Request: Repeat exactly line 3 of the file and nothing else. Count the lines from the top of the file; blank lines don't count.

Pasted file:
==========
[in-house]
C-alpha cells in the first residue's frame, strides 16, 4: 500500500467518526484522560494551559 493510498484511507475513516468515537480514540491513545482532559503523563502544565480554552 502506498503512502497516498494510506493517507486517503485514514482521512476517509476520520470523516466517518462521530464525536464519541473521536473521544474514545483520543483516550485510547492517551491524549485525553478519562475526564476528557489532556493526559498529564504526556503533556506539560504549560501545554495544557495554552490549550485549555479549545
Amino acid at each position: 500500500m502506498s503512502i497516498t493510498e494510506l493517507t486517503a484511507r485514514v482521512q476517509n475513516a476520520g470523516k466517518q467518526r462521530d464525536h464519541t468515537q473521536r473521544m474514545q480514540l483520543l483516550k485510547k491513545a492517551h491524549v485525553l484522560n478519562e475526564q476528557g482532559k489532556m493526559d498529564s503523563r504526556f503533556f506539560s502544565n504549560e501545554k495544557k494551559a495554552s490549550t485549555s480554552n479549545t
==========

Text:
Amino acid at each position: 500500500m502506498s503512502i497516498t493510498e494510506l493517507t486517503a484511507r485514514v482521512q476517509n475513516a476520520g470523516k466517518q467518526r462521530d464525536h464519541t468515537q473521536r473521544m474514545q480514540l483520543l483516550k485510547k491513545a492517551h491524549v485525553l484522560n478519562e475526564q476528557g482532559k489532556m493526559d498529564s503523563r504526556f503533556f506539560s502544565n504549560e501545554k495544557k494551559a495554552s490549550t485549555s480554552n479549545t